Paysign is a provider of prepaid card programs and processing services, indicating it should be getting a boost from government stimulus and increased collection of unemployment benefits. However, this small-cap name is now a risky payments stock. And not just because of its $508 million market capitalization.
On Aug. 14, the company reported second-quarter results, noting that revenue plunged 25% year-over-year. A near-term headwind for Paysign is plasma donation. Folks that donate plasma are often compensated for doing so via Paysign. However, plasma donations are tumbling due to Covid-19, leading to lower volumes for Paysign.
On that news, the stock fell more than 20% in one day, entering a bear market in the process. Bottom line: Paysign is levered to Covid-19 being defeated and admits as much.
“Given the uncertainty around the extent and timing of the potential future spread or mitigation of COVID-19 and around the imposition or relaxation of protective measures, management cannot reasonably estimate the impact to the Company’s future results of operations, cash flows, or financial condition,” according to the company.
Square’s bread and butter has long been mobile and point-of-sale payment systems for small- to mid-sized businesses, but the company is rapidly growing in other areas. With its CashApp, Square is the most credible competitor to PayPal’s Venmo app in the digital wallet space.
Additionally, Square is increasing its footprint in the mid-market for business loan processing, something that’s been on display this year with the government’s Paycheck Protection Program (PPP). Square eagerly and successfully processed thousands of loans that went overlooked by traditional banks, confirming once again this company is a disruptor to legacy financial firms.
In the e-commerce arena, Square has potentially wide-ranging opportunities because it works with both sellers and platform providers to deliver payment solutions.
There are two fundamental factors that bode well for long-term Square growth. First, users really like the platform. Conversely, most customers don’t really like standard banks. Second, Square consistently shows adaptability. Realizing that some businesses could grow out of the company’s initial product offerings, Square evolved to offering virtual sales programs, online stores, virtual terminals, and customer loyalty programs.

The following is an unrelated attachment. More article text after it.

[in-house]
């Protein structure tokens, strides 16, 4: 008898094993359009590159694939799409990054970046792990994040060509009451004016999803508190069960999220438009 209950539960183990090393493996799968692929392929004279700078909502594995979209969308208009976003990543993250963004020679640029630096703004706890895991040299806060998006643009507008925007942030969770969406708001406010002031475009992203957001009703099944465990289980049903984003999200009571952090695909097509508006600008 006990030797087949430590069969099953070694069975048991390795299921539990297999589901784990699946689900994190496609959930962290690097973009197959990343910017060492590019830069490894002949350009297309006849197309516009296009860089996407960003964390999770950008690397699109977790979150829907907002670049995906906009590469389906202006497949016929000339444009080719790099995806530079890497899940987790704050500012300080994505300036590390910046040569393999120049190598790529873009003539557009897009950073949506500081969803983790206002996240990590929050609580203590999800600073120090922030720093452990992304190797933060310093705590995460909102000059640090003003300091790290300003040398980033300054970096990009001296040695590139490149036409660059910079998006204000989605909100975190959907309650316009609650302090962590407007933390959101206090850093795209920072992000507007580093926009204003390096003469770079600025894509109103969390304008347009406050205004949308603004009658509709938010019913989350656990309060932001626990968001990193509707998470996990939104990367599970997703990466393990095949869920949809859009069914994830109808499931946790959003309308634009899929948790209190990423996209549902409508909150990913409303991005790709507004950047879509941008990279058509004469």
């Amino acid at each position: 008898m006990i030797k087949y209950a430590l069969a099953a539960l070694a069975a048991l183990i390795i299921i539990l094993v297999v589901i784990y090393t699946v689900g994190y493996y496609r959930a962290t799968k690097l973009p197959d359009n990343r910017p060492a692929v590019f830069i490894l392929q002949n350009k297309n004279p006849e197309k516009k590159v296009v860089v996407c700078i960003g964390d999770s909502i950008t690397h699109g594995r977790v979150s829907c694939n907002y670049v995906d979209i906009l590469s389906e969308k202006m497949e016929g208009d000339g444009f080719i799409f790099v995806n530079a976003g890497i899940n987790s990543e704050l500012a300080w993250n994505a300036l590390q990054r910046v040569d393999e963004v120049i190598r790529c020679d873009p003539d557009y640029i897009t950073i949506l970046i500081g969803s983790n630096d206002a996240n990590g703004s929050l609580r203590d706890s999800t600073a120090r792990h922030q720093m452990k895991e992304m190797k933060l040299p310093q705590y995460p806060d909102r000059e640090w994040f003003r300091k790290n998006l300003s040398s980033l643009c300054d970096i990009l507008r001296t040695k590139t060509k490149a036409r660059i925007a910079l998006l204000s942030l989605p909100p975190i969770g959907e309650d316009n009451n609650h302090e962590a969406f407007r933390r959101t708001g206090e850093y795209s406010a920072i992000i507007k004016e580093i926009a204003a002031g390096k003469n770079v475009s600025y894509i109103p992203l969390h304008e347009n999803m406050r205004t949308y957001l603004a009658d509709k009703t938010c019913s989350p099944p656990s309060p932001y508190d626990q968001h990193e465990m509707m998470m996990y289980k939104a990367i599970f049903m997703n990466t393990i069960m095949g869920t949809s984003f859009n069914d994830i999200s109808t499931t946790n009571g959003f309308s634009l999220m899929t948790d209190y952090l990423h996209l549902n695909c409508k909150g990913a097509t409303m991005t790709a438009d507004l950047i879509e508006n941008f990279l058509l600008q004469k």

Combine that adaptability with a total addressable market that still isn’t heavily penetrated, and the long-term growth trajectory for Square is enticing.
Through Apple Pay, Apple is a payments stock in its own right. Apple Pay acts as a digital wallet, allowing customers to use contactless payments in a variety of brick-and-mortar settings as well as in iOS apps.
Obviously, the investment community views Apple through the lens of smartphones, tablets and personal computers, among other offerings, but Apple Pay is an increasingly relevant part of the company’s product mix.
By some estimates, Apple Pay currently accounts for 5% of global card transactions, a number that could jump to 10% by 2025. If that 10% number proves accurate, Apple Pay likely generates over $1.1 billion in revenue for the company.
Investors may not have to wait that long. Statista says Apple Pay generated $988 million in global revenues last year and could grow to $4 billion by 2023.
Visa and Mastercard are direct competitors and are beholden to the same market trends. In the coronavirus environment, both are benefiting from the shift to cashless payments and online shopping, but each is being restrained by lack of cross-border transactions, or reduced travel. Payments providers collect higher fees on international transactions, i.e., and American traveling in Europe.
The company confirmed contactless and e-commerce growth in the June quarter, owing to the pandemic.
“We saw growth in debit and in eCommerce volumes in Visa Direct transactions, growth in tap-to-pay and click-to-pay enablement and value-added services revenue,” said CEO Al Kelly.
For long-term investors considering Visa, the good news is that, globally speaking, digital payments topped cash just a few years ago, implying there’s still a long runway for growth. Plus, Visa and Mastercard collect fees regardless of where a customer conducts a transaction, so e-commerce taking share away from physical stores isn’t an issue for these payments stocks.
Todd Shriber has been an InvestorPlace contributor since 2014. He owns shares of Square.